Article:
Friday, December 31, 2021

Reading Comprehension

 A high level of reading comprehension -the process of making meaning from text - is not just one of the goals of language arts education: it is the major goal. This would be the consensus choice of a survey of educators and perhaps the unanimous choice. The only real competitor would be the ability to express oneself effectively.

But achieving proficiency in reading comprehension for most readers remains a huge challenge across the educational spectrum. The reason is that reading comprehension requires proficiency across a range of disparate skills. These skills can be expressed as the Reading Skills Pyramid,  Scarborough’s Reading Rope, or the Bush's (younger) NCLB Five Steps to Learning to Read. In all of these cases, the  message is start with a strong base in sounds prior to learning phonics, systematic phonics, adequate vocabulary, some sight words and lots of automaticity across phonics to achieve fluency, and some techniques for monitoring and ensuring comprehension rather than just reading.

This article explores the limits of what is actually understood about meaning. You can go deep in the literature and you will find that there is not much understanding of these questions.

Reading endurance versus reading skills.  Obviously, a short story is easier to understand than a long one. Students must learn to comprehend longer and tougher passages as they progress. But what is the value of focusing on extracting meaning from very short passages, does it build invaluable skills to build on? For example:  

My Dad told me early last night to get my homework done first before logging on but instead, I got immersed in playing online games with my friends and played until very late. I tried to do my homework after we finished playing but I was too exhausted. At school today, I was again unprepared and humiliated by the teacher in front of the class.  I wish I had done what my Dad said. I wonder if I will ever learn?

These fifty words enable a complete set of reading comprehension  questions such as:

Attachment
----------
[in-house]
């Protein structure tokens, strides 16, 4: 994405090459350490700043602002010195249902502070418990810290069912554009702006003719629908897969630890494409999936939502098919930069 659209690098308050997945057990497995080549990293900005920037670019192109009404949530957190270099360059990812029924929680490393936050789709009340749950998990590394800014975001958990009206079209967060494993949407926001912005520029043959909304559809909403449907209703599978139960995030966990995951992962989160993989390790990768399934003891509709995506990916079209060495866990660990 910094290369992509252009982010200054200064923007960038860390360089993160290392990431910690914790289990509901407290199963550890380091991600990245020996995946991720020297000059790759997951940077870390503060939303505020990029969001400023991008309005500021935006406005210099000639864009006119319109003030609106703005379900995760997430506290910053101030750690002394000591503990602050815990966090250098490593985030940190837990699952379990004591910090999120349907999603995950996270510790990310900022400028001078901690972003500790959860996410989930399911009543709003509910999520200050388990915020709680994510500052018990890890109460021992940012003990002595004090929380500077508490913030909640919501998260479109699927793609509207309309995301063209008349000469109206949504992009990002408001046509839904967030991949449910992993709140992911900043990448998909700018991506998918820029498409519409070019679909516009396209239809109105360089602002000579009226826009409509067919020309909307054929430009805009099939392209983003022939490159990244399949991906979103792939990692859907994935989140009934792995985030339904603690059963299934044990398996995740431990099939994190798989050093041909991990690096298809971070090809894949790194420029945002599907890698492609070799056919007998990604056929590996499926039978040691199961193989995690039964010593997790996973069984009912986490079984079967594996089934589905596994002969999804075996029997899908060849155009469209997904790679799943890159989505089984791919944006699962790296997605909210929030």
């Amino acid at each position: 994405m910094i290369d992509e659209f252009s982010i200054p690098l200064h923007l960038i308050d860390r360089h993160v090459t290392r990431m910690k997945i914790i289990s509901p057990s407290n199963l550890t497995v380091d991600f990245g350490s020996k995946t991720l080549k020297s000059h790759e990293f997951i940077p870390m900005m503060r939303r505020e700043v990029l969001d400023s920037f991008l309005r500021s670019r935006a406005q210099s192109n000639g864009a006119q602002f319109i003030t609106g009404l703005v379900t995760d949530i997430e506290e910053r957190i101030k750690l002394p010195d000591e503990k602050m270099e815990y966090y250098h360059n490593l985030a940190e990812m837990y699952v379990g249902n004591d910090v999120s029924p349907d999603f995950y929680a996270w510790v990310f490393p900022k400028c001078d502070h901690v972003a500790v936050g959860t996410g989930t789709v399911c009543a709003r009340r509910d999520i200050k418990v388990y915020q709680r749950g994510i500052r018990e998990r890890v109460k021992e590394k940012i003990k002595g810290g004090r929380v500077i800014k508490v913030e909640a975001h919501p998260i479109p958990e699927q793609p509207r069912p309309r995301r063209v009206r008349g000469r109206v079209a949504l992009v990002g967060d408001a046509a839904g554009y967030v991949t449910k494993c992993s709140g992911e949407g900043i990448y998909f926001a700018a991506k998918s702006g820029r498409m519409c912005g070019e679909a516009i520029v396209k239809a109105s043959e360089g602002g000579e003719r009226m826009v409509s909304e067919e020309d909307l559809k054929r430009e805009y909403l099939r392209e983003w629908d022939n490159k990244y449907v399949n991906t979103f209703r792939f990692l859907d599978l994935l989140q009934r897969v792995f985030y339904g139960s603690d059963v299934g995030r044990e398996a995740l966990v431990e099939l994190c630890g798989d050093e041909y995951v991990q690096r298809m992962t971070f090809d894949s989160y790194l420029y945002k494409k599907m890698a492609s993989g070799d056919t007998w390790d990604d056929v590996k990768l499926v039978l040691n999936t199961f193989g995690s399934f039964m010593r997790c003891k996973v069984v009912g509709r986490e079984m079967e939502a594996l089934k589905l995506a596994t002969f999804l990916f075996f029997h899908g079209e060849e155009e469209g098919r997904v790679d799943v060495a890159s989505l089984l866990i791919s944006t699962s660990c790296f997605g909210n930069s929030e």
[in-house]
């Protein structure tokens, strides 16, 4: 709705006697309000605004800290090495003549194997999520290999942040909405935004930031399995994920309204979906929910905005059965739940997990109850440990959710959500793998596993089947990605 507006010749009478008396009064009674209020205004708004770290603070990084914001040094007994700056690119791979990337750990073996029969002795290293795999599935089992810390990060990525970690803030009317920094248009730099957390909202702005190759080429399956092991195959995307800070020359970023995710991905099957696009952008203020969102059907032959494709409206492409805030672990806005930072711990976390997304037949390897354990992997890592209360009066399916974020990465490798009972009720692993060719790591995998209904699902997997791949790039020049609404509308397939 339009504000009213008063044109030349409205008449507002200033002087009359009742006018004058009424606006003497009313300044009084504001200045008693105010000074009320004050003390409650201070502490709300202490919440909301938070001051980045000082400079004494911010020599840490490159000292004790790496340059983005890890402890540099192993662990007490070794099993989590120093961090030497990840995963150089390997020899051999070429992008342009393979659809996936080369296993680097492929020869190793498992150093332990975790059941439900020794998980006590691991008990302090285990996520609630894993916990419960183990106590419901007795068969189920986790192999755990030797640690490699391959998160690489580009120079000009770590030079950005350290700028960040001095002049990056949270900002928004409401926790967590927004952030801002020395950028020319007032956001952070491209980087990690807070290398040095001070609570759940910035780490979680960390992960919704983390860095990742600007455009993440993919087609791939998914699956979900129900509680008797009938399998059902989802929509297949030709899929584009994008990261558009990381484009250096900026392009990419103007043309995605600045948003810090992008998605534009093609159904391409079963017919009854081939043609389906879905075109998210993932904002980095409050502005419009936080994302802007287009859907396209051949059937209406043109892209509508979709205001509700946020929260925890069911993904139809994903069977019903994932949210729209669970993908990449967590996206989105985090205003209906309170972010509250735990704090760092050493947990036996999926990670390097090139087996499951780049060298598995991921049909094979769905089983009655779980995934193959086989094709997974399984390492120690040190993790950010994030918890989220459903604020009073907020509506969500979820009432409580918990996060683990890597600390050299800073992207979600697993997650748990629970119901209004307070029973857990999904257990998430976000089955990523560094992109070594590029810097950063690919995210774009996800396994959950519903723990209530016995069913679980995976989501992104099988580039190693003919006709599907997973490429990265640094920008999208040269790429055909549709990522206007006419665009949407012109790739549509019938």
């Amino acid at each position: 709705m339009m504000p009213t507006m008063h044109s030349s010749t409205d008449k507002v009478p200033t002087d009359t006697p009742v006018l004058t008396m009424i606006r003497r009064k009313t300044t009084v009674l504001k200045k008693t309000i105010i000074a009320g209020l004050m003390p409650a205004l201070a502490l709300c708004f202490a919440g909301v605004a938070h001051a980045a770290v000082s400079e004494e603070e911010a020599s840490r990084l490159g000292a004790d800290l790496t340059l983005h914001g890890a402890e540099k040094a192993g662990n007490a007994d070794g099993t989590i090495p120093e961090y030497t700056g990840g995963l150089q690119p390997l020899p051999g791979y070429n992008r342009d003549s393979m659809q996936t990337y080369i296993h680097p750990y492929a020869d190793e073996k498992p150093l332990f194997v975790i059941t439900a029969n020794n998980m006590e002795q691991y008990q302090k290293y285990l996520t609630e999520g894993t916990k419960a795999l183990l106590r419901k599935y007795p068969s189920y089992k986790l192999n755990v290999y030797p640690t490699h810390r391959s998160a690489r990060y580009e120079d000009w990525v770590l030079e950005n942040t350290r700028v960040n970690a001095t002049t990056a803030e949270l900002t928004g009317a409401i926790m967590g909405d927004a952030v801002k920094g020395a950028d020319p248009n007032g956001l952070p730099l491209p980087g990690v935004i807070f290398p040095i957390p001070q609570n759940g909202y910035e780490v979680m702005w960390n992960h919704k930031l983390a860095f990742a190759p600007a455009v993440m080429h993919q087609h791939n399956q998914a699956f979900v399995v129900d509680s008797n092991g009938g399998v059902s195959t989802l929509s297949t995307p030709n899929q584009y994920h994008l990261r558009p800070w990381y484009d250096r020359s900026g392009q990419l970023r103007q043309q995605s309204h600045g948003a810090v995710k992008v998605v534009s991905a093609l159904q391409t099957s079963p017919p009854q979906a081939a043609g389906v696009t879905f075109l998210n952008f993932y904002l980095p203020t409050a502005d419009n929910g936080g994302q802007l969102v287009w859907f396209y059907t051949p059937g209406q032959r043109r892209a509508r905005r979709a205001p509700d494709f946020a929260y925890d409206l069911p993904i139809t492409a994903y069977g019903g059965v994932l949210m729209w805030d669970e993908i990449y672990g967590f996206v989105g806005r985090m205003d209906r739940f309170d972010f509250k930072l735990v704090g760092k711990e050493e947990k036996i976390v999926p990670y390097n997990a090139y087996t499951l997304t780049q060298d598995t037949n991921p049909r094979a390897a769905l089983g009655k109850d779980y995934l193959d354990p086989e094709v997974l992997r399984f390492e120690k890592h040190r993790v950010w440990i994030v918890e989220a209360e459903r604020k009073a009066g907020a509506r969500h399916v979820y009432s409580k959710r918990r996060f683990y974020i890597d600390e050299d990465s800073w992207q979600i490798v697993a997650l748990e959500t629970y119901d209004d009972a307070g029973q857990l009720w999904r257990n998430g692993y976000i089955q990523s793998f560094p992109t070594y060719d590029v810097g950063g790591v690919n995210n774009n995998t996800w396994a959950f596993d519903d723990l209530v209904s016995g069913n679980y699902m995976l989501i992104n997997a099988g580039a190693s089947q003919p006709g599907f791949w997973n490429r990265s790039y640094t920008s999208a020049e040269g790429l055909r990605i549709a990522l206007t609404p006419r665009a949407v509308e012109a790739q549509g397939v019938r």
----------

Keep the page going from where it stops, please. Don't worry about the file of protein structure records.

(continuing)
- What is the main idea of this story?
- Who is telling the story?
- What is the sequence of events?
- Arrange the following into cause and effect?
- What do we know about the main character? Who are the other characters?

Is practicing extracting and interpreting meaning from short passages an invaluable step in building reading skills? Can core reading comprehension skills can be meaningfully honed using shorter passages and having built these skills, will students have the skills to build endurance and navigate longer passages?  If so, why aren't there any major reading curriculum which provide this sort of practice?  Today, all the major reading programs focus on hefty thousand word passages which must be read prior to answering reading comprehension questions. This greatly limits the practice than a student can have. I strongly feel (but would like to research) that a key to increased success in reading comprehension is recognizing that the core comprehension concepts are a form of academic thinking (or vocabulary) that should be heavily taught in a number of forms prior to dealing with hefty reading passages. These forms including listening to stories, watching videos, looking at visuals, and reading short-passage stories.

Reading comprehension skills are the ultimate form of academic vocabulary. It should be taught but without it being a reading endurance test. That's the key point.